Police response

There need to be responsible Arab voices channeling anger into meaningful and effective protest.

By
November 9, 2014 20:04
3 minute read.
Palestinian protester

A masked Palestinian protester stands near burning tires during clashes with police in Isawiya.. (photo credit: REUTERS)

 
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What precisely happened in Kafr Kana to 22-year-old Kheir Hamdan on Friday night? It depends whom you ask.

According to Economy Minister Naftali Bennett, “A frenzied Arab terrorist attacked our police officers with a knife in an attempt to kill them.” The police response to this attack was, therefore, “expected of our security people.”

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In contrast, if you ask MK Ahmed Tibi of the United Arab List-Ta’al party, what happened in the Galilee village on Friday night was a “mafia-style execution.”

“An officer shoots Kheir Hamdan in Kafr Kana after he is seen retreating and walking away. He is immediately dragged and mounted in the car savagely,” Tibi wrote on Twitter Saturday.

Police said that Kheir al-Din Hamdan was shot after he tried to stab police during the arrest of another man from Kafr Kana.

However, a short, edited surveillance video of the incident, which surfaced Saturday on the popular Israeli- Arab website Panet, showed a different sequence of events.

Hamdan is seen banging on the window of a police van with an object, in an apparent attempt to protest or prevent the arrest of Arab detainees inside the vehicle.



When a police officer tries to open the back door of the van to confront him, Hamdan lunges at him with the object, forcing the officer back inside. Hamdan begins to walk away, officers emerge from the van and one shoots him as he retreats.

If the video accurately reflects what happened, the police clearly did not handle the situation properly.

Large swathes of Arab citizens have concluded that Tibi’s version of what happened is closest to the truth.

The result has been more riots and a general commercial and school strike in the Arab sector on Sunday.

The first order of business, to calm a situation that is spiraling out of control, is to get to the bottom of what happened in Kafr Kana. And these efforts should be carried out while maintaining open channels of communication with Israeli Arab leadership both in the village and nationwide.

While a quick and transparent investigation of the incident that led to Hamdan’s death is essential, it will do little to calm the situation unless Israeli Arab leadership does its part.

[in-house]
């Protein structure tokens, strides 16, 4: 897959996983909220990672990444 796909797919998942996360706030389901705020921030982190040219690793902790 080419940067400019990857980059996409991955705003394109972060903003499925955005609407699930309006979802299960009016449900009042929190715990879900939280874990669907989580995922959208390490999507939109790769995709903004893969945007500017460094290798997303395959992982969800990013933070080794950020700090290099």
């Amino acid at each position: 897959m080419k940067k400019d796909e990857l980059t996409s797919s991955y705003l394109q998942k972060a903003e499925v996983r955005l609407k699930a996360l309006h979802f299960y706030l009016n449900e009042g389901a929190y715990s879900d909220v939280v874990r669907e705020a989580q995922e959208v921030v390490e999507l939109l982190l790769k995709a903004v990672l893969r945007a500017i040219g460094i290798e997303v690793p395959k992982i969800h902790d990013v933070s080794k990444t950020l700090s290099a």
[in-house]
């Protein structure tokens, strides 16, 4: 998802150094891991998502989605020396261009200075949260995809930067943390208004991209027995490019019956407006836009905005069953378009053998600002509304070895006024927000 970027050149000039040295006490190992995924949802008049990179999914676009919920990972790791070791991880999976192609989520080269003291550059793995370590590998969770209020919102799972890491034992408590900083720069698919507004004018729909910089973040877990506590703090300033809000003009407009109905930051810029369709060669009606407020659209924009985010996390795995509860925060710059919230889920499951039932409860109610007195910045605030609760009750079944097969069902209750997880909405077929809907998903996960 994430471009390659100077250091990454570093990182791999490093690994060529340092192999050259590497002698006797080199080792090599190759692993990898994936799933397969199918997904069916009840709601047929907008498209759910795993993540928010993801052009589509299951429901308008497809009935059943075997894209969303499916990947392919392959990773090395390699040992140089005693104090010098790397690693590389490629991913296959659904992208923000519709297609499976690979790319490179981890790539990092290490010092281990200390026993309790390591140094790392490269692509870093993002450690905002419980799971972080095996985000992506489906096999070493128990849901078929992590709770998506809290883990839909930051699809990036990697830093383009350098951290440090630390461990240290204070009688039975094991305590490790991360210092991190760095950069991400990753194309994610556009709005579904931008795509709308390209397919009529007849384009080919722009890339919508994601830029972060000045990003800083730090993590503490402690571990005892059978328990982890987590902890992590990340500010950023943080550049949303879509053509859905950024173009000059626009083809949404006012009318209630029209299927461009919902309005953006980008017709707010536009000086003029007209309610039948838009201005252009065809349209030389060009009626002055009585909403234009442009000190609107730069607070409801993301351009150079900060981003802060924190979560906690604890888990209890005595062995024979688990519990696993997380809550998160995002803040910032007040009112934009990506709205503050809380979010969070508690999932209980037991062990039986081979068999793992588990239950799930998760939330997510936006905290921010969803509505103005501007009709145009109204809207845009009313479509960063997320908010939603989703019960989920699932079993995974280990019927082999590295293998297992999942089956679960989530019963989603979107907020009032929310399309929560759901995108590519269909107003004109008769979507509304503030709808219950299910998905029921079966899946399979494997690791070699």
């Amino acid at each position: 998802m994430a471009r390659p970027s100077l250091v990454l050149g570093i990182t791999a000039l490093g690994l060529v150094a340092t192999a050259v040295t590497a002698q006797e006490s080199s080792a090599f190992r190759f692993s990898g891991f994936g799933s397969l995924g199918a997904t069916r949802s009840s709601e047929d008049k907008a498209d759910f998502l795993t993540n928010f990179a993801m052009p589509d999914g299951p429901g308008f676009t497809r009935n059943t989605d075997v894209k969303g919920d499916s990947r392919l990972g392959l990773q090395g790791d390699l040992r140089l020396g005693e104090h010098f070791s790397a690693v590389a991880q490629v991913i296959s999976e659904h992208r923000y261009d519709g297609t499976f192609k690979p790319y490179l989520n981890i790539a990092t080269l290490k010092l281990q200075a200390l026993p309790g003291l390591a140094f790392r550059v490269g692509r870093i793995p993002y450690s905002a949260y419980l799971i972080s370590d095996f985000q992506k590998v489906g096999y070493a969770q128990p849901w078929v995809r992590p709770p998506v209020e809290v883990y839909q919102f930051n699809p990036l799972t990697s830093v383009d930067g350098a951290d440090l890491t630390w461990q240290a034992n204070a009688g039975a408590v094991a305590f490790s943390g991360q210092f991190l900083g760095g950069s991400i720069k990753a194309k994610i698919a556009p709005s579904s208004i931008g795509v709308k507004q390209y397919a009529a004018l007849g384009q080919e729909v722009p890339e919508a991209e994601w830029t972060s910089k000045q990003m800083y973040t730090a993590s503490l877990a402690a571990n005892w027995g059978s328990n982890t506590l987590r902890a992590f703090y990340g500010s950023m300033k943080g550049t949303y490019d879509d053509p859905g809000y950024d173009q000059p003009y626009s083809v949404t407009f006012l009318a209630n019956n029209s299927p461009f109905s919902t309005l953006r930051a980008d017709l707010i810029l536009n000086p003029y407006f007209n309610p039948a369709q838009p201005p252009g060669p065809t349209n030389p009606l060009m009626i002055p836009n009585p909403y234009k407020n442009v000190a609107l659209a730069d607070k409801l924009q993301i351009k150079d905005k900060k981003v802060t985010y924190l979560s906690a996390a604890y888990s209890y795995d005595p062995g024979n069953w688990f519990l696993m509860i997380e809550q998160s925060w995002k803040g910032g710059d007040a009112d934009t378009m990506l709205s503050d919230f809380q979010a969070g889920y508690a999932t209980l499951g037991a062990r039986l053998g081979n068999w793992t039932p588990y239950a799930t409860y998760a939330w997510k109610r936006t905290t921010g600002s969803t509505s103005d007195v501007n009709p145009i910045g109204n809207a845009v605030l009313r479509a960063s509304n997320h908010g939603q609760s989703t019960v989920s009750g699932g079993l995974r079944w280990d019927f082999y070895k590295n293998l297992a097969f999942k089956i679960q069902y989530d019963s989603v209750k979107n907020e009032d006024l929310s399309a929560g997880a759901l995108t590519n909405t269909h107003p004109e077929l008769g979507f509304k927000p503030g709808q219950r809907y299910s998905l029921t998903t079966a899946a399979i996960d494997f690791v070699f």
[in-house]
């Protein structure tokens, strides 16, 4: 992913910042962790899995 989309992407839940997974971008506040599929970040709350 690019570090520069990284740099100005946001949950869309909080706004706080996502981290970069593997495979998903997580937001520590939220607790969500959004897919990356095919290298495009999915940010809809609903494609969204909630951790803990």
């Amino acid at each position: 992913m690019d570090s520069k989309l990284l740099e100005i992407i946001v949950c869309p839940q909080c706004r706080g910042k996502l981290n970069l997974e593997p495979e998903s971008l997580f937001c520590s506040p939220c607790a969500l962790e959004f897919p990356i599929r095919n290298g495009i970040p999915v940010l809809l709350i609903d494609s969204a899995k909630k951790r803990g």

Peaceful protests of genuine grievances are legitimate and protected by Israel’s democratic institutions. And continued and steady protest by peaceful means is the best way to advance Arab Israeli interests.

But in recent weeks we have witnessed a complete disregard for civility and orderly protest. Especially in the Arab neighborhoods of Jerusalem but also in Kafr Kana, peaceful protest has been abandoned and replaced with throwing rocks and Molotov cocktails, and attacking security personnel and civilians. Demonstrators are not calling for social and economic equality, but to eliminate the State of Israel and replace it with a Palestinian state. They are accusing the government, falsely, of trying to end Muslim control on the Temple Mount, despite Prime Minister Benjamin Netanyahu’s near daily assurances that the status quo that prevents Jews from praying there will not be changed.

Tibi is one of many Arab MKs demanding the right of citizens to demonstrate. He has also, however, fanned the flames of discontent and the Arab rioters take a cue from those like him that it is legitimate to channel anger not into civil disobedience and protest, but into rock-throwing, rioting and assaults on security officials and symbols of the state. A rule of thumb: If you do not want to be shot by police, do not throw rocks or thrust knives in an act of frenzy.

There need to be responsible Arab voices channeling anger into meaningful and effective protest, accompanied on the Jewish side by a clear message that the killing of any citizen by the police is taken seriously.

Trust must be restored, rather than communal tensions exacerbated. An investigation will take place into the killing of Kheir al-Din Hamdan. Although the results are not likely to please those calling for general strikes and those throwing stones, this incident can serve as a starting point to encourage pragmatism and tolerance, reduce religious extremism, and illustrate that the law must apply to Jews and Arabs equally.

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